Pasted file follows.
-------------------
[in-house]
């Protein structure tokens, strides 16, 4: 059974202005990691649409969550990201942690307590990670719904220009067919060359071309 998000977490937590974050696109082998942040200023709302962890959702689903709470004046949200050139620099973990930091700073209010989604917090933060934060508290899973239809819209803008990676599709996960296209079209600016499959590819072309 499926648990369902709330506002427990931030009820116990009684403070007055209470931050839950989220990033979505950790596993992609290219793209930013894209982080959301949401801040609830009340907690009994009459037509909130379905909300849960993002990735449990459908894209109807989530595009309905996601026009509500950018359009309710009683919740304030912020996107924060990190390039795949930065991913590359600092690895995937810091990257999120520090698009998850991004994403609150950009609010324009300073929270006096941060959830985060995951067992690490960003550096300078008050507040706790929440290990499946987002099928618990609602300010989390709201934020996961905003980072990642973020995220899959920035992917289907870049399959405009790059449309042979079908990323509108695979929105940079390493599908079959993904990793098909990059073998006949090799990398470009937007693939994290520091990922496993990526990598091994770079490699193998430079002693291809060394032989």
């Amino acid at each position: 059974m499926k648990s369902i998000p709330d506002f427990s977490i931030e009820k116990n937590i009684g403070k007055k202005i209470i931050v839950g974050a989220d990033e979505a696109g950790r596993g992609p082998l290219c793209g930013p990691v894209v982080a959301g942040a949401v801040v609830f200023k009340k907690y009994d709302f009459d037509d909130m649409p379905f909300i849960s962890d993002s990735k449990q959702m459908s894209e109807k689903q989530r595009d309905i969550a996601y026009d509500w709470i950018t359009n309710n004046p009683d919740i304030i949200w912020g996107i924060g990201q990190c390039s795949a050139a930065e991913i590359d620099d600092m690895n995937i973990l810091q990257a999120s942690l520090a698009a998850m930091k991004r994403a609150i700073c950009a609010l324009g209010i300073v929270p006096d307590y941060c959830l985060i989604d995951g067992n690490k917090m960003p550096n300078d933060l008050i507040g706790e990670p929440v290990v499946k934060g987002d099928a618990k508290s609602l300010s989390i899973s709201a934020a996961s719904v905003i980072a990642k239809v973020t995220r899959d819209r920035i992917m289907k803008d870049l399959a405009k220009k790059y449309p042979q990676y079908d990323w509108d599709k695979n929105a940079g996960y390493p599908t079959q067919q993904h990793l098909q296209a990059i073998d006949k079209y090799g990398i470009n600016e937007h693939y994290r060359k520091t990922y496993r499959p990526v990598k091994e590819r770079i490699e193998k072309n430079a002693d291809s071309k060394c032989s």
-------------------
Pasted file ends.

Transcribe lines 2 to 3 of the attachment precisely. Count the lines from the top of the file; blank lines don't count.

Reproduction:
């Protein structure tokens, strides 16, 4: 059974202005990691649409969550990201942690307590990670719904220009067919060359071309 998000977490937590974050696109082998942040200023709302962890959702689903709470004046949200050139620099973990930091700073209010989604917090933060934060508290899973239809819209803008990676599709996960296209079209600016499959590819072309 499926648990369902709330506002427990931030009820116990009684403070007055209470931050839950989220990033979505950790596993992609290219793209930013894209982080959301949401801040609830009340907690009994009459037509909130379905909300849960993002990735449990459908894209109807989530595009309905996601026009509500950018359009309710009683919740304030912020996107924060990190390039795949930065991913590359600092690895995937810091990257999120520090698009998850991004994403609150950009609010324009300073929270006096941060959830985060995951067992690490960003550096300078008050507040706790929440290990499946987002099928618990609602300010989390709201934020996961905003980072990642973020995220899959920035992917289907870049399959405009790059449309042979079908990323509108695979929105940079390493599908079959993904990793098909990059073998006949090799990398470009937007693939994290520091990922496993990526990598091994770079490699193998430079002693291809060394032989």
């Amino acid at each position: 059974m499926k648990s369902i998000p709330d506002f427990s977490i931030e009820k116990n937590i009684g403070k007055k202005i209470i931050v839950g974050a989220d990033e979505a696109g950790r596993g992609p082998l290219c793209g930013p990691v894209v982080a959301g942040a949401v801040v609830f200023k009340k907690y009994d709302f009459d037509d909130m649409p379905f909300i849960s962890d993002s990735k449990q959702m459908s894209e109807k689903q989530r595009d309905i969550a996601y026009d509500w709470i950018t359009n309710n004046p009683d919740i304030i949200w912020g996107i924060g990201q990190c390039s795949a050139a930065e991913i590359d620099d600092m690895n995937i973990l810091q990257a999120s942690l520090a698009a998850m930091k991004r994403a609150i700073c950009a609010l324009g209010i300073v929270p006096d307590y941060c959830l985060i989604d995951g067992n690490k917090m960003p550096n300078d933060l008050i507040g706790e990670p929440v290990v499946k934060g987002d099928a618990k508290s609602l300010s989390i899973s709201a934020a996961s719904v905003i980072a990642k239809v973020t995220r899959d819209r920035i992917m289907k803008d870049l399959a405009k220009k790059y449309p042979q990676y079908d990323w509108d599709k695979n929105a940079g996960y390493p599908t079959q067919q993904h990793l098909q296209a990059i073998d006949k079209y090799g990398i470009n600016e937007h693939y994290r060359k520091t990922y496993r499959p990526v990598k091994e590819r770079i490699e193998k072309n430079a002693d291809s071309k060394c032989s």